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February 1-2, 2018
Arizona State University
The framing of the United States, by many, as a nation of tolerance which respects diversity and promotes equality on behalf of all its citizens has begun to crumble in the last two years. The 2016 U.S. presidential election heralded in rhetorical and physical attacks against marginalized communities, underscoring how violence continues to be a tool utilized by the oppressor. In 2017, the election of President Donald Trump emboldened groups such as neo-Nazis, white supremacists and nationalists, pro-White groups, and right-wing neocon conservation politicians to promote their racist ideologies. Suddenly, they found a voice and presence in the White House willing to, at best, look the other way, and at worst, support their racist ideologies. In 2017, the Slate website reported, “Since the election of President Donald Trump, news outlets and social media accounts have swelled with reports of swastikas at schools, racist taunts, and other hate-fueled attacks and acts of intimidation.” In August of 2017, “The city of Charlottesville was consumed by violence when a white nationalist rally turned deadly and claimed the lives of three people.” Trump was slow to condemn the violence, and in the end, said that both “alt-left” and the other side were at fault, although there were “good people on both sides.” Observers were quick to point out that the so-called “alt-left was in Charlottesville to protest the hate of the white nationalists, KKK, and neo-Nazis, while the white nationalists et al, were there to advance their racist ideology.”
President Trump has used his executive authority to reverse climate change policies, approve the construction of two controversial pipelines (the Keystone XL and Dakota Access Pipeline); He has signed orders to undo the Obama administration’s efforts to address global warming and climate change. His order reverses the Clean Power Plan, which had required states to regulate power plants but had been on hold while being challenged in court; Trump used an executive order to institute a travel ban largely focused on six Muslim-majority countries; He used executive orders to undo Obama-era waterway regulations; and, he issued an executive order to put an end to Obama-era regulations aimed at protecting waterways from coal mining waste.
Trump’s attack on American Indian and Alaska Native funding and sovereignty has been frightening. At the end of July 2017, Trump and a Republican-controlled Congress attempted and failed to pass a “skinny” repeal bill which would have taken away healthcare from millions and millions of Americans and would have put American Indians and Alaska Natives at serious risk of losing their health care, including 290,000 individuals who receive care through the Medicaid expansion.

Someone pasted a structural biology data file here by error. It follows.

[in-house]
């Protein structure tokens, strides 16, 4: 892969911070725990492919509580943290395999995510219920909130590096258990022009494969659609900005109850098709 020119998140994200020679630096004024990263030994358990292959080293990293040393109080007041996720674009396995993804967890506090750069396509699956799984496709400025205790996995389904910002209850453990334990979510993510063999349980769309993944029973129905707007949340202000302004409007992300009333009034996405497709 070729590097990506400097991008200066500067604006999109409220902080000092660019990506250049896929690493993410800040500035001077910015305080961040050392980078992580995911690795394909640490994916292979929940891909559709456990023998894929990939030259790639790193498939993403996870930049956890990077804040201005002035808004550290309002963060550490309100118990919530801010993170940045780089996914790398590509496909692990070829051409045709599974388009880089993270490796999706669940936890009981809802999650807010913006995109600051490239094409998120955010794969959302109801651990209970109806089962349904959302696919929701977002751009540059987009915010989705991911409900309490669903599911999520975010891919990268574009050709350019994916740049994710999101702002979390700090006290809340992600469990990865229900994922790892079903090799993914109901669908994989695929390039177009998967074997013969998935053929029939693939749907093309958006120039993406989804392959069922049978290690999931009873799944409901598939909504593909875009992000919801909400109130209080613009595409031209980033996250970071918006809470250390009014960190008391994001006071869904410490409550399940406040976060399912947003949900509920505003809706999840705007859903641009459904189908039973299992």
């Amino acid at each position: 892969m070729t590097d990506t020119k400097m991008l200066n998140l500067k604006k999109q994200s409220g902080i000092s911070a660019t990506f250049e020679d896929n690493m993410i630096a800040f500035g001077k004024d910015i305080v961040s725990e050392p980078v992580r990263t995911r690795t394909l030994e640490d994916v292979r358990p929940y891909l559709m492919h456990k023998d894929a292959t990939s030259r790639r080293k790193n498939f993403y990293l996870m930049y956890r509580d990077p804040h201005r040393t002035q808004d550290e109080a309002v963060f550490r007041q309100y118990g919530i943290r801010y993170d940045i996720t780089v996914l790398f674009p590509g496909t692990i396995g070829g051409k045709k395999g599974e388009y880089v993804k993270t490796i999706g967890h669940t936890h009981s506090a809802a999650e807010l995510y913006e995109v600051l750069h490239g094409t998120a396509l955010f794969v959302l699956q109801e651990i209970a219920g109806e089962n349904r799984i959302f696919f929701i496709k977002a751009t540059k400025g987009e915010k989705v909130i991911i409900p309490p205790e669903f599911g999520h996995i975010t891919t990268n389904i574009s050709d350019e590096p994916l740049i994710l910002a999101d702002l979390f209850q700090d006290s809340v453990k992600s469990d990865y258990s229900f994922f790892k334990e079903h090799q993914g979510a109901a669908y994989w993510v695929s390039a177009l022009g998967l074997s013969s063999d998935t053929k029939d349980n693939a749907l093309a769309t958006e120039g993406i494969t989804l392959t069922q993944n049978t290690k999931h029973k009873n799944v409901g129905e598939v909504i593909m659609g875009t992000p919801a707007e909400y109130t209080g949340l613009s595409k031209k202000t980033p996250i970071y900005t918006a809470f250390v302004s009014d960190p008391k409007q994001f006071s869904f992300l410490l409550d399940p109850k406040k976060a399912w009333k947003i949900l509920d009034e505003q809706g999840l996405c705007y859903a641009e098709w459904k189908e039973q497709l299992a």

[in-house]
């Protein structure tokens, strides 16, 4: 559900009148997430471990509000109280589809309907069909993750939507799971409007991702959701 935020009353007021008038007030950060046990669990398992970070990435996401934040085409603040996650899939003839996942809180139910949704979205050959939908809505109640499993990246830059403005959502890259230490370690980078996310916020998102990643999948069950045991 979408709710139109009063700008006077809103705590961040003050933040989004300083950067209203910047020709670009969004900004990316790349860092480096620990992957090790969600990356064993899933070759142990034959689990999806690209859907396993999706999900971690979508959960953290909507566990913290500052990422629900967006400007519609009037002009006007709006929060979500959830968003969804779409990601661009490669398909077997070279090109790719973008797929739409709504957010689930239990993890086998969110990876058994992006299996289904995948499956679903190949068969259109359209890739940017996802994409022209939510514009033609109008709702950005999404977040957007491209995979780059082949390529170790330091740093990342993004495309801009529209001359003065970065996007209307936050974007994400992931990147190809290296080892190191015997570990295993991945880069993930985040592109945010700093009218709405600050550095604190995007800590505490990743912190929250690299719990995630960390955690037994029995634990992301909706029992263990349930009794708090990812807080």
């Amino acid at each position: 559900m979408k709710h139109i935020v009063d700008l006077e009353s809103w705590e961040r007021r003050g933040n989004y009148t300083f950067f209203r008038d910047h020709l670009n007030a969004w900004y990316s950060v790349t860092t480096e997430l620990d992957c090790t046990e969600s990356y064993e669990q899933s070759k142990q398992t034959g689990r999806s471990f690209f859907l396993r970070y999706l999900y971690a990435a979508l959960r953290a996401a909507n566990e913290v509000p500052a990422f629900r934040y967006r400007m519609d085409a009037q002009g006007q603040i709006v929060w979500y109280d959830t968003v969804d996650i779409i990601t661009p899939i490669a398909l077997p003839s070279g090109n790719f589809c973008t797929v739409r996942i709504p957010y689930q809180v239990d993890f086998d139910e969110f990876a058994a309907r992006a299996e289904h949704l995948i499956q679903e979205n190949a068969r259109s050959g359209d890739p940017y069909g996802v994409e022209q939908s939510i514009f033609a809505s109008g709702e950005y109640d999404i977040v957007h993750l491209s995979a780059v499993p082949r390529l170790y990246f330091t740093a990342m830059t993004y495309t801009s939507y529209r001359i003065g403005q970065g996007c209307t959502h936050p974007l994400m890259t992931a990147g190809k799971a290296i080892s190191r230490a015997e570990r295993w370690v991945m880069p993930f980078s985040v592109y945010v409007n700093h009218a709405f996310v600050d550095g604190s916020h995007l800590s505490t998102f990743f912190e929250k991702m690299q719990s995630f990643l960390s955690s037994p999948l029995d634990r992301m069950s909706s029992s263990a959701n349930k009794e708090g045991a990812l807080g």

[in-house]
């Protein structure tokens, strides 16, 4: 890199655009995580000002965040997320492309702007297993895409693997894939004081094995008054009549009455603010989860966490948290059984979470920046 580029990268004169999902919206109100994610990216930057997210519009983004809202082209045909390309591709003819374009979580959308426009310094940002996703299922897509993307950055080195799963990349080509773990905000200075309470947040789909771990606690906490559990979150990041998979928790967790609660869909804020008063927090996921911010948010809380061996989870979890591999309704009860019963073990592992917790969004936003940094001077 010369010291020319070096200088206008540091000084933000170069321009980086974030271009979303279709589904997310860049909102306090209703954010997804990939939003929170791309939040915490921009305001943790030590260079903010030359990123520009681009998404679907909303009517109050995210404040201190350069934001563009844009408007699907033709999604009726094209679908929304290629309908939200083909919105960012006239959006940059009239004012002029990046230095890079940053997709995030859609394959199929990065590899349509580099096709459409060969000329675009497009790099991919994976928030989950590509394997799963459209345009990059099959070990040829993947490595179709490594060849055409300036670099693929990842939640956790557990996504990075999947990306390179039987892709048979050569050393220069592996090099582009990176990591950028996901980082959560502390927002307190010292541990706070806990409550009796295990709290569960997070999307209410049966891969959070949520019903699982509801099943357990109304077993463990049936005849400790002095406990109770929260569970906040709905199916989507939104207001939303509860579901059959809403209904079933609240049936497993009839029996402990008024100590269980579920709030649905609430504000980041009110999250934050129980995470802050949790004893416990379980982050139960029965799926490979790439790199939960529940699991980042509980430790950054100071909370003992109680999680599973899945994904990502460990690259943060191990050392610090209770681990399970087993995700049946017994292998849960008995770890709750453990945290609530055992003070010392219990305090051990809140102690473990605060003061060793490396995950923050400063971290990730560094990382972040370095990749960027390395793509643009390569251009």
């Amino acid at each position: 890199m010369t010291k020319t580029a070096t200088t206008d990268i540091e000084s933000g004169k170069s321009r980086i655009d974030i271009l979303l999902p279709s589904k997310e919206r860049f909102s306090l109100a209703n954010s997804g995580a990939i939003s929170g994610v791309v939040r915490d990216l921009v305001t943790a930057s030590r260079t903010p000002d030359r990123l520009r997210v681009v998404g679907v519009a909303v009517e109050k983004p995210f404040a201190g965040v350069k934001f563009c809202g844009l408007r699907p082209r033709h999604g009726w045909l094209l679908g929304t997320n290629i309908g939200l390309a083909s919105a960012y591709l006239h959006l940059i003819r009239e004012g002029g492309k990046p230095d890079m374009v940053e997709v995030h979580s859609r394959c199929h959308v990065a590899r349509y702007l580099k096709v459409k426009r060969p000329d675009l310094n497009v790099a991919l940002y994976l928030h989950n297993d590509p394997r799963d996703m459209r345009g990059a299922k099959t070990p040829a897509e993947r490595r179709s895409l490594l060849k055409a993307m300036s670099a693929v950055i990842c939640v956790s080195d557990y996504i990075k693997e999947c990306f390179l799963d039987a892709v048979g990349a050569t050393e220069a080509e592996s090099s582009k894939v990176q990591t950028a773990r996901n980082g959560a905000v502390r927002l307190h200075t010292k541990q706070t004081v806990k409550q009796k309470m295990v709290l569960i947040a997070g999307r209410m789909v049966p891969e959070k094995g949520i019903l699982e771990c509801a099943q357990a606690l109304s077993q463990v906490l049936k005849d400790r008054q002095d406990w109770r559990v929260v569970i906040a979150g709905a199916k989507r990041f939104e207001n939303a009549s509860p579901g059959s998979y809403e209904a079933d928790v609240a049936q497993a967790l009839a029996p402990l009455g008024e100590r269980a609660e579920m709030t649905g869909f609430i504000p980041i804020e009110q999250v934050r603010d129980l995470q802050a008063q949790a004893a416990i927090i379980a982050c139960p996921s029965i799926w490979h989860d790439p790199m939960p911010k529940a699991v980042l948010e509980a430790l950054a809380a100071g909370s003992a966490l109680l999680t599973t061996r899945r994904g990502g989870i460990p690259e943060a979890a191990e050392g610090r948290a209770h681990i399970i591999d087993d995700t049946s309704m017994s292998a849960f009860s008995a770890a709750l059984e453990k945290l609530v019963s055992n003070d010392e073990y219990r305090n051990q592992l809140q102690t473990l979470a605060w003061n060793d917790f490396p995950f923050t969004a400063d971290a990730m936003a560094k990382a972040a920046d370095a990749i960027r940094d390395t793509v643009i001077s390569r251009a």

The actions of the Trump administration and the growth of White supremacists, KKK, Neo-Nazis, and other pro-White groups, otherwise known as Settler Nationalists, have created a dangerous and uncertain climate for American Indians, Alaska Natives, and other Indigenous Peoples. How can tribal and native communities resist and survive these times? How can American Indian and Alaska Native Studies programs find ways to address the political, environmental, and social turmoil we are now experiencing?
This conference looks to explore and initiate discussions and presentations regarding Indigenous resistance, decolonization, and healing in the time of Trump. In the midst of the chaos, how do Indigenous Peoples mobilize, organize, and protect their lands and cultural rights as well as their sovereignty? How do Indigenous Peoples express their discontent, resistance, and resilience through culture, art, history, environmental initiatives, tribal governance, and education? How can American Indian and Alaska Native Studies programs prepare the next generations of Native youth to mindfully and intelligently resistance settler nationalism? What new, radical Indigenous theory and praxis must be adopted to disrupt and change the current Trump and settler nationalist discourse?
The organizers of the AISA Conference welcome proposals for paper and panel presentations, posters, roundtables, film screenings, and workshops. Consideration will be given to other topics that relate to American Indian issues. Proposals from faculty; students at colleges, universities, and tribal colleges; community-based scholars, elders, and professionals working in the field are encouraged and welcomed.
We welcome the following topics:
Please send paper and panel submissions in a digital format: https://form.jotform.us/72434457849165
When submitting a paper, session or panel proposal, please provide the name of the presenter, session organizer, and/or all individuals involved, including their role/s, and institutional affiliation. Also, provide their address, phone number, email, panel abstract, individual paper abstracts and a short bio for panelist, chair and/or commenter.
Submit the presentation title/s and a 200-word paper abstract, describing the paper, session, or panel.
Please submit paper and panel proposals by December 1, 2017. Abstracts after this date will only be considered if space is available on the program.